While a NokScoot-Scoot-Tigerair three-way partnership would be ideal this would require competition authority approval. Scoot and Tigerair may also see the capacity provided by their joint venture as already sufficient, particularly given the capacity that is also provided by competitors. (The competition attitude may harden as the respective groups coalesce, as Singapore Airlines and Thai Airways mainline operation constitute some 45% of total capacity on the sector, according to CAPA and OAG data.)
The ideal scenario for both shareholders is for NokScoot to secure enough North Asia routes to make the Singapore route unnecessary. NokScoot can still sell Singapore if it withdraws from the Singapore-Bangkok route by using coded Scoot-operated flights.
NokScoot could also potentially sell Scoot-operated flights beyond Singapore to Australia as well as Tigerair-operated flights to destinations such as Indonesia and the Philippines. A Tigerair partnership could be beneficial to both NokScoot and Nok, which currently has an interline partnership with Scoot but not with Tigerair. Such a partnership is logical even if NokScoot does not maintain its own Singapore service.
NokScoot has huge opportunities in the North Asia market; China is growing at a staggering rate
Eventually NokScoot should be able to mount flights to several destinations in mainland China as well as Japan and South Korea. Thai authorities are confident they can quickly resolve the concerns raised by ICAO, which would lead to Japanese and South Korean authorities lifting the current ban on additional flights from Thai carriers within the next few months.
As CAPA highlighted in two other recently published reports on the Thai market, Thailand reported a 24% increase in total visitor numbers in 1Q2015, more than offsetting an 11% drop from 1Q2014. Other countries in East Asia accounted for all of this growth, driving a significant improvement in profitability in 1Q2015 at Thai AirAsia, Bangkok Airways and Thai Airways’ regional operation.
See related reports:
- Thai Airways posts 1Q2015 profit as Thailand tourism recovers - but the turnaround is not complete
- Nok Air, Thai AirAsia report growth in 1Q profits as Bangkok’s LCC penetration rate reaches 36%
China, which is Thailand’s largest source market, saw the fastest growth with visitor numbers nearly doubling in 1Q2015. Several carriers have responded to the resumption of rapid growth in the China-Thailand market by adding flights or lodging applications for additional flights.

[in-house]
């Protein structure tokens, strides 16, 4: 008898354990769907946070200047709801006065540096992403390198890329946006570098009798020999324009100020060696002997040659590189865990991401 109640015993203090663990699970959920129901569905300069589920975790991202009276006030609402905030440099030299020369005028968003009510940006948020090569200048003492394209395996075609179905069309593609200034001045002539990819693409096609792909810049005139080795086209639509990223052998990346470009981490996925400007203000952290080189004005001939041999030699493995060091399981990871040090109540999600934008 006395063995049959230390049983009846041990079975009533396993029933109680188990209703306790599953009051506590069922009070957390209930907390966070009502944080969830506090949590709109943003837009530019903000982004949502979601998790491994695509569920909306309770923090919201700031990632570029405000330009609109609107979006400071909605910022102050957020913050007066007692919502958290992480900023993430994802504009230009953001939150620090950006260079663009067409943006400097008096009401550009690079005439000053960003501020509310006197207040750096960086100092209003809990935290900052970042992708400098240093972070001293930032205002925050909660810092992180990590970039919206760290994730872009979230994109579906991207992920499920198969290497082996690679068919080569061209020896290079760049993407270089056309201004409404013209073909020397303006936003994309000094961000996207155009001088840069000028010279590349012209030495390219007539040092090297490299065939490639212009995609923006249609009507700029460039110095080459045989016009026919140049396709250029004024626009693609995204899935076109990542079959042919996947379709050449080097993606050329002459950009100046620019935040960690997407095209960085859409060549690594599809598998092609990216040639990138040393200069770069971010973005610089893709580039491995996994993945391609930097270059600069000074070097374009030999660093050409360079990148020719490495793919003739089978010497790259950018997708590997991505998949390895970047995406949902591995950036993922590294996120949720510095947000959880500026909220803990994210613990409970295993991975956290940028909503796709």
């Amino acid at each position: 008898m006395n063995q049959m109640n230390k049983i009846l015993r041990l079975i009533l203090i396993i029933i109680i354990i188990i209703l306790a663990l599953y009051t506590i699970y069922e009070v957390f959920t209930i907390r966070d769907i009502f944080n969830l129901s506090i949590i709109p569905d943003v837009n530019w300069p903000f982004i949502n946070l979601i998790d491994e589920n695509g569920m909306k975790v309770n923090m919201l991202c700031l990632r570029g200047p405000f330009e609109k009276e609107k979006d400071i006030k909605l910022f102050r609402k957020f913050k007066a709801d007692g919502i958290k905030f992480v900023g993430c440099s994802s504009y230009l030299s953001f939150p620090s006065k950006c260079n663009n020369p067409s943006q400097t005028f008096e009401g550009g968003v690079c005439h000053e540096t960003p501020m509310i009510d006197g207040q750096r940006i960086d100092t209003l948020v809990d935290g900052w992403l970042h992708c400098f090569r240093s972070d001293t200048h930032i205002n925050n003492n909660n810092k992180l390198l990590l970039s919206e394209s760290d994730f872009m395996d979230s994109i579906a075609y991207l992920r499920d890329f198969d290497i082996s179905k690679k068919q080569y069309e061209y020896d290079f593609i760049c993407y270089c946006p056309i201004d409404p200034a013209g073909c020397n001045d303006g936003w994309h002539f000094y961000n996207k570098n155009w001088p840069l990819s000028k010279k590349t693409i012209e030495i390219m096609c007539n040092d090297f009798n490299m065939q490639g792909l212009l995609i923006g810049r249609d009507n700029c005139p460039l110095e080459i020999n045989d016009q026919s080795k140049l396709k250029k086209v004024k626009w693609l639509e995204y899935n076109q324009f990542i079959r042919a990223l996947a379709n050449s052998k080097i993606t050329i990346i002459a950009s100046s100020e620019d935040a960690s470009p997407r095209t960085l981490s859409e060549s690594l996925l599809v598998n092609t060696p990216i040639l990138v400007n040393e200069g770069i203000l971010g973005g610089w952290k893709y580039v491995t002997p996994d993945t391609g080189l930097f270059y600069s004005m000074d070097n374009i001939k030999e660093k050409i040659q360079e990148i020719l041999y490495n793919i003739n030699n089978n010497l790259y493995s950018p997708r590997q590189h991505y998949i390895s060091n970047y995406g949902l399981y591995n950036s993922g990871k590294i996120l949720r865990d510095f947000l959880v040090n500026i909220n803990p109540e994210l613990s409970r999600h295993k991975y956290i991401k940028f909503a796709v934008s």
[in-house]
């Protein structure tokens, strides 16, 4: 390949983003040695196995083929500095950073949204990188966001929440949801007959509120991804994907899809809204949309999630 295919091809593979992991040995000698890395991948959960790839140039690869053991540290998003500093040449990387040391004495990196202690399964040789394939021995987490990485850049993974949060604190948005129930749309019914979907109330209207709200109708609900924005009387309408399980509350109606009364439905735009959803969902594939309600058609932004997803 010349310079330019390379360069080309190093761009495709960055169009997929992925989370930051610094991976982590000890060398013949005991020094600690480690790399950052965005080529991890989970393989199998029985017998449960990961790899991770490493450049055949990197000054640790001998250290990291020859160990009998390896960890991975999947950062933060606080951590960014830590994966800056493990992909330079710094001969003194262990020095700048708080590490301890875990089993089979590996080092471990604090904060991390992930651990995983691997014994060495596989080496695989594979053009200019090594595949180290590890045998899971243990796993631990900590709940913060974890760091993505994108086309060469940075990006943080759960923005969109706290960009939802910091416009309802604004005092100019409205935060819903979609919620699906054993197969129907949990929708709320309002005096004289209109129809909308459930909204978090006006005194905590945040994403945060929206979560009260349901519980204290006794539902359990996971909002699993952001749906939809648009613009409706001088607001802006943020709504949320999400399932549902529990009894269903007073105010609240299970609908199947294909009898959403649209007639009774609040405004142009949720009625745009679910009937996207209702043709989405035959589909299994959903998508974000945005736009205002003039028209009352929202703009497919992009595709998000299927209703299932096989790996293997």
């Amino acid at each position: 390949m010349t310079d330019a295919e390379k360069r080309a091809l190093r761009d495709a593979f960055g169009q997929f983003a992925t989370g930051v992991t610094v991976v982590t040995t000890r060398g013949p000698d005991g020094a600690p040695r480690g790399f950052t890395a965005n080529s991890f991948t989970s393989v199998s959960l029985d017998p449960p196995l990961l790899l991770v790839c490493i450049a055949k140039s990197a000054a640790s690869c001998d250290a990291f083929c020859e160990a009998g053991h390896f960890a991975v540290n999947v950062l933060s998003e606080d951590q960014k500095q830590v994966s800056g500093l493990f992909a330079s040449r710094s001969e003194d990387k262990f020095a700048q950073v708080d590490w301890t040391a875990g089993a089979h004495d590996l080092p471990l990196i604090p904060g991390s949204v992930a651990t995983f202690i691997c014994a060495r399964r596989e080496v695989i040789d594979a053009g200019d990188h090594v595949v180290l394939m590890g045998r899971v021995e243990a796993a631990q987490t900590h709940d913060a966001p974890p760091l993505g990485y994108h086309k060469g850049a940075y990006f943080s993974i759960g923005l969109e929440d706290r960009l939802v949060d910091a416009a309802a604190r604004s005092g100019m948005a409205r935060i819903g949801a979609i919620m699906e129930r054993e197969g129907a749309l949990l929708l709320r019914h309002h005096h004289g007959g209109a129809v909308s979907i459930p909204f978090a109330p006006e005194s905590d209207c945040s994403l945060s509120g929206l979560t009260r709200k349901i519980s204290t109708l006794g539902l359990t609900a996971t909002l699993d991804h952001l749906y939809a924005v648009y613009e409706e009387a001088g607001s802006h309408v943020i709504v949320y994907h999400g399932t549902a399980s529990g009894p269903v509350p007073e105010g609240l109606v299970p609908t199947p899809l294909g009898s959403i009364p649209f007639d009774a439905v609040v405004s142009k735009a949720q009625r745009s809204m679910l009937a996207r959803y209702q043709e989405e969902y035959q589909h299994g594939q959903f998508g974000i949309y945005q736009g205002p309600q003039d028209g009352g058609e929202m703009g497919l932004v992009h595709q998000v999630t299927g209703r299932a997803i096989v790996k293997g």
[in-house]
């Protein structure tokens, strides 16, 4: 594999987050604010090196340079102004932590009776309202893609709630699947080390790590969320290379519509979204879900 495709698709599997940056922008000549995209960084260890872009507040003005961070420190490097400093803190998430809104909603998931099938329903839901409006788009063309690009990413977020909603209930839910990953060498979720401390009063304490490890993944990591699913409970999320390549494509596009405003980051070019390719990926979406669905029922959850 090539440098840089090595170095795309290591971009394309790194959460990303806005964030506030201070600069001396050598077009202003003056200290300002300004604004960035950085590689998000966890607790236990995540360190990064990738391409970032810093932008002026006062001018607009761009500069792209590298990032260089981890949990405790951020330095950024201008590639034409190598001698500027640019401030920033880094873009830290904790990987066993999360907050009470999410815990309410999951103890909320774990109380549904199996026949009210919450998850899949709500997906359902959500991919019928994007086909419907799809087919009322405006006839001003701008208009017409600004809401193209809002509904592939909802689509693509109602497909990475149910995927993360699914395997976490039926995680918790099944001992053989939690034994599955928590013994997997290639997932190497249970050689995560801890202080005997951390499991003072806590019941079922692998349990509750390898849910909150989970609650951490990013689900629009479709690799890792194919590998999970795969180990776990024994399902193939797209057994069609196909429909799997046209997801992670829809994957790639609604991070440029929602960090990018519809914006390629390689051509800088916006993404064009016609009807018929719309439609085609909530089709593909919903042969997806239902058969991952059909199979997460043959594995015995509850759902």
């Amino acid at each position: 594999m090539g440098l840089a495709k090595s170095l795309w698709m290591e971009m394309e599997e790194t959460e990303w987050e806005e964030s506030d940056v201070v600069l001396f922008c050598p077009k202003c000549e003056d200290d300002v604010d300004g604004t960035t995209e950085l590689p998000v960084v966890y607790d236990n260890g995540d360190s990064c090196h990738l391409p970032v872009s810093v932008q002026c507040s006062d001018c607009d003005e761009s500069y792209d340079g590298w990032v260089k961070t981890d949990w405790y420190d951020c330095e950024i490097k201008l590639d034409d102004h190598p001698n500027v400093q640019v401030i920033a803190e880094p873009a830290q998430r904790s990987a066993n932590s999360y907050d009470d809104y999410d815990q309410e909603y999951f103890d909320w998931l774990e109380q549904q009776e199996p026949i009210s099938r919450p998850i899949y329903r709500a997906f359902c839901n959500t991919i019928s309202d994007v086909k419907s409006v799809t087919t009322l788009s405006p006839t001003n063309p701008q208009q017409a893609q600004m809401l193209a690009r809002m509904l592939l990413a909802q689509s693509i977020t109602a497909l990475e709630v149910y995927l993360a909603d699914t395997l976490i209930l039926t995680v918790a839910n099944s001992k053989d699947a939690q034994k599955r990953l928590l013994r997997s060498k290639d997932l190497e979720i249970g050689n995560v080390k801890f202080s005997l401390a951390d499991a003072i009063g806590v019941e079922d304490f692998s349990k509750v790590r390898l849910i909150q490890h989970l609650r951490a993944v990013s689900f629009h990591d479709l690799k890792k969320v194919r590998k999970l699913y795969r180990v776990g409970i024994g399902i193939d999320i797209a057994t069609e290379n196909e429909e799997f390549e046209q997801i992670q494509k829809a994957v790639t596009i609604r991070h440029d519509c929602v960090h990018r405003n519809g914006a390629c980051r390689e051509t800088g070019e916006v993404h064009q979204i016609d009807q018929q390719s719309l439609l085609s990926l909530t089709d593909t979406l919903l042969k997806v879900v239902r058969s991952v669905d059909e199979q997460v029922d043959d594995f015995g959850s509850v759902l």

NokScoot will compete against Thai AirAsia in the Bangkok-Nanjing market
NokScoot sees an opportunity to potentially serve secondary destinations in north and east China while sister short-haul carrier Nok is looking at several potential destinations in southern China that are less than four hours from Bangkok. Nok launched services in late Mar-2015 to Nanning, its first scheduled destination in mainland China.
Bangkok-Nanjing is currently served by Thai AirAsia with one daily A320 flight. Maldivian also operates one weekly A320 flight from Male to Nanjing via Bangkok with pick-up rights on the Bangkok-Nanjing sector. NokScoot will initially offer 1,245 one-way seats, which will nearly double total capacity in the Bangkok-Nanjing market.
NokScoot and Nok challenge Thai AirAsia X and Thai AirAsia in the Thailand-China market
Another sign of the dynamics of the emerging cross-border JV groups is the increasingly group oriented expansion of competition in the Thailand-China market. Thai AirAsia X (TAAX) is also aiming to launch services to secondary cities in China in 2H2015 as it expands its fleet from three to seven A330-300s. TAAX currently serves Osaka, Tokyo and Seoul, beating NokScoot to all these markets.
TAAX was fortunate to launch scheduled operations on Thailand-Korea and Thailand-Japan ahead of NokScoot, which enabled it to enter these key markets before both countries implemented the current ban - which only prevents adding new flights and does not impact established scheduled services.
With Nanjing NokScoot will now be able to beat TAAX to the Thailand-China market. But TAAX sister carrier Thai AirAsia is already serving eight destinations in mainland China compared to only one for Nok. Thai AirAsia is the second largest carrier after Thai Airways in the Thailand-China market, with about an 18% share of total capacity.
The Thailand-South Korea and Thailand-Japan markets have also recovered, although do not have the same staggering growth figures as China. Thailand recorded a 19% increase in visitor numbers from South Korea in 1Q2015 and a 17% increase in visitor numbers from Japan.
South Korea and Japan are the second and third largest source markets for Thailand. Both are similarly sized but China is more than five times large with about two million visitors in 1Q2015 compared to slightly less than 400,000 for both South Korea and Japan.
There are currently about 51,000 weekly one-way seats from Thailand to Japan and about 37,000 weekly one-way seats from Thailand to South Korea. The Thailand-Japan market has seen 12% seat capacity growth over the last year while the Thailand-South Korea market has seen a slight reduction.